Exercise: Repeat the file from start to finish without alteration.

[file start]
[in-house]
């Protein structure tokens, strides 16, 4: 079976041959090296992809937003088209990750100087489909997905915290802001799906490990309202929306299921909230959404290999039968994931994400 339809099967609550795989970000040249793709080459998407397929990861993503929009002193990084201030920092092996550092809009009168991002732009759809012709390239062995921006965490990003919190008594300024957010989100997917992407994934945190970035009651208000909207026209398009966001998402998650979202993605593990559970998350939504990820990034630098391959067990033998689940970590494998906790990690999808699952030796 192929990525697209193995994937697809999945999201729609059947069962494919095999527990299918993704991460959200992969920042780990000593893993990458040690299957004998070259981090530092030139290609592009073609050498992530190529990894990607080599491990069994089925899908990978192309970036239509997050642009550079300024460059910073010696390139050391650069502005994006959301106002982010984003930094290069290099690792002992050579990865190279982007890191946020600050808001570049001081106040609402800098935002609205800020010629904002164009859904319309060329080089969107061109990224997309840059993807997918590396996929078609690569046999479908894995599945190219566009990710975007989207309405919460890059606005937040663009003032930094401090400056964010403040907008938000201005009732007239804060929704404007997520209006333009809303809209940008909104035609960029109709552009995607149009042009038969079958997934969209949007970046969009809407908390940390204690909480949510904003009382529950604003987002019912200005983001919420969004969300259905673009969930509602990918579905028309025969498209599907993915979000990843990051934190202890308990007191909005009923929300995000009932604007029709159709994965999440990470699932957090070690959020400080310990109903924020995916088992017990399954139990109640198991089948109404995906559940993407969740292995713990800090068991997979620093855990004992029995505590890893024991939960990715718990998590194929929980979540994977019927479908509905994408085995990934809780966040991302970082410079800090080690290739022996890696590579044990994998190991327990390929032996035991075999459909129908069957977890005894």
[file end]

[in-house]
């Protein structure tokens, strides 16, 4: 079976041959090296992809937003088209990750100087489909997905915290802001799906490990309202929306299921909230959404290999039968994931994400 339809099967609550795989970000040249793709080459998407397929990861993503929009002193990084201030920092092996550092809009009168991002732009759809012709390239062995921006965490990003919190008594300024957010989100997917992407994934945190970035009651208000909207026209398009966001998402998650979202993605593990559970998350939504990820990034630098391959067990033998689940970590494998906790990690999808699952030796 192929990525697209193995994937697809999945999201729609059947069962494919095999527990299918993704991460959200992969920042780990000593893993990458040690299957004998070259981090530092030139290609592009073609050498992530190529990894990607080599491990069994089925899908990978192309970036239509997050642009550079300024460059910073010696390139050391650069502005994006959301106002982010984003930094290069290099690792002992050579990865190279982007890191946020600050808001570049001081106040609402800098935002609205800020010629904002164009859904319309060329080089969107061109990224997309840059993807997918590396996929078609690569046999479908894995599945190219566009990710975007989207309405919460890059606005937040663009003032930094401090400056964010403040907008938000201005009732007239804060929704404007997520209006333009809303809209940008909104035609960029109709552009995607149009042009038969079958997934969209949007970046969009809407908390940390204690909480949510904003009382529950604003987002019912200005983001919420969004969300259905673009969930509602990918579905028309025969498209599907993915979000990843990051934190202890308990007191909005009923929300995000009932604007029709159709994965999440990470699932957090070690959020400080310990109903924020995916088992017990399954139990109640198991089948109404995906559940993407969740292995713990800090068991997979620093855990004992029995505590890893024991939960990715718990998590194929929980979540994977019927479908509905994408085995990934809780966040991302970082410079800090080690290739022996890696590579044990994998190991327990390929032996035991075999459909129908069957977890005894």